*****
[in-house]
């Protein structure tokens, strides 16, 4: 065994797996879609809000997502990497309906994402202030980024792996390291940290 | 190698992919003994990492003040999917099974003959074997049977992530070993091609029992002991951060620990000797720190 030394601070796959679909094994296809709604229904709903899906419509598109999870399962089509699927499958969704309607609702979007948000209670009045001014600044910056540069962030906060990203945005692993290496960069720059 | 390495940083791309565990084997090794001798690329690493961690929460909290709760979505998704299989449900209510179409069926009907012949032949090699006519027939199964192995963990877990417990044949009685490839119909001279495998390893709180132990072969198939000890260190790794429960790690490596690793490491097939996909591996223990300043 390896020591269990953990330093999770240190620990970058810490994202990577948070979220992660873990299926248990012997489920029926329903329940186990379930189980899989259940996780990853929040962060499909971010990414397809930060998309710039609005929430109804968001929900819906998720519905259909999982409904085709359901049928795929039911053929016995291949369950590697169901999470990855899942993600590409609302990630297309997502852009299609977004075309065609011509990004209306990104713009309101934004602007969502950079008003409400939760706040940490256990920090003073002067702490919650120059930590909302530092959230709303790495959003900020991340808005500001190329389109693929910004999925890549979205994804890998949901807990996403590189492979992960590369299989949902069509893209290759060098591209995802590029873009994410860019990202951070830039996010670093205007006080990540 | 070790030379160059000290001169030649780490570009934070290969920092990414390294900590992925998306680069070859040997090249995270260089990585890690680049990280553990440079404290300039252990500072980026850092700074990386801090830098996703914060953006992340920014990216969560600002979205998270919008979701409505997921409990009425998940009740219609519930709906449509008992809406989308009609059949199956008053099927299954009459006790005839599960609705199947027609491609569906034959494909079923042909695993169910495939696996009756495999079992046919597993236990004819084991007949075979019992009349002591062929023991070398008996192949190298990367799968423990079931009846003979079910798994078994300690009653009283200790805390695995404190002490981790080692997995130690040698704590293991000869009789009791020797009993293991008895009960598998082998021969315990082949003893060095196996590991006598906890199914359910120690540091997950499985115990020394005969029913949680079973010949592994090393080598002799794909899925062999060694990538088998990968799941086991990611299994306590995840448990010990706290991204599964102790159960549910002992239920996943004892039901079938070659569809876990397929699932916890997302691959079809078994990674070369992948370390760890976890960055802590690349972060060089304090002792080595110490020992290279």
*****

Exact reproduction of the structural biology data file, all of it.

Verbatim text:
[in-house]
């Protein structure tokens, strides 16, 4: 065994797996879609809000997502990497309906994402202030980024792996390291940290 | 190698992919003994990492003040999917099974003959074997049977992530070993091609029992002991951060620990000797720190 030394601070796959679909094994296809709604229904709903899906419509598109999870399962089509699927499958969704309607609702979007948000209670009045001014600044910056540069962030906060990203945005692993290496960069720059 | 390495940083791309565990084997090794001798690329690493961690929460909290709760979505998704299989449900209510179409069926009907012949032949090699006519027939199964192995963990877990417990044949009685490839119909001279495998390893709180132990072969198939000890260190790794429960790690490596690793490491097939996909591996223990300043 390896020591269990953990330093999770240190620990970058810490994202990577948070979220992660873990299926248990012997489920029926329903329940186990379930189980899989259940996780990853929040962060499909971010990414397809930060998309710039609005929430109804968001929900819906998720519905259909999982409904085709359901049928795929039911053929016995291949369950590697169901999470990855899942993600590409609302990630297309997502852009299609977004075309065609011509990004209306990104713009309101934004602007969502950079008003409400939760706040940490256990920090003073002067702490919650120059930590909302530092959230709303790495959003900020991340808005500001190329389109693929910004999925890549979205994804890998949901807990996403590189492979992960590369299989949902069509893209290759060098591209995802590029873009994410860019990202951070830039996010670093205007006080990540 | 070790030379160059000290001169030649780490570009934070290969920092990414390294900590992925998306680069070859040997090249995270260089990585890690680049990280553990440079404290300039252990500072980026850092700074990386801090830098996703914060953006992340920014990216969560600002979205998270919008979701409505997921409990009425998940009740219609519930709906449509008992809406989308009609059949199956008053099927299954009459006790005839599960609705199947027609491609569906034959494909079923042909695993169910495939696996009756495999079992046919597993236990004819084991007949075979019992009349002591062929023991070398008996192949190298990367799968423990079931009846003979079910798994078994300690009653009283200790805390695995404190002490981790080692997995130690040698704590293991000869009789009791020797009993293991008895009960598998082998021969315990082949003893060095196996590991006598906890199914359910120690540091997950499985115990020394005969029913949680079973010949592994090393080598002799794909899925062999060694990538088998990968799941086991990611299994306590995840448990010990706290991204599964102790159960549910002992239920996943004892039901079938070659569809876990397929699932916890997302691959079809078994990674070369992948370390760890976890960055802590690349972060060089304090002792080595110490020992290279």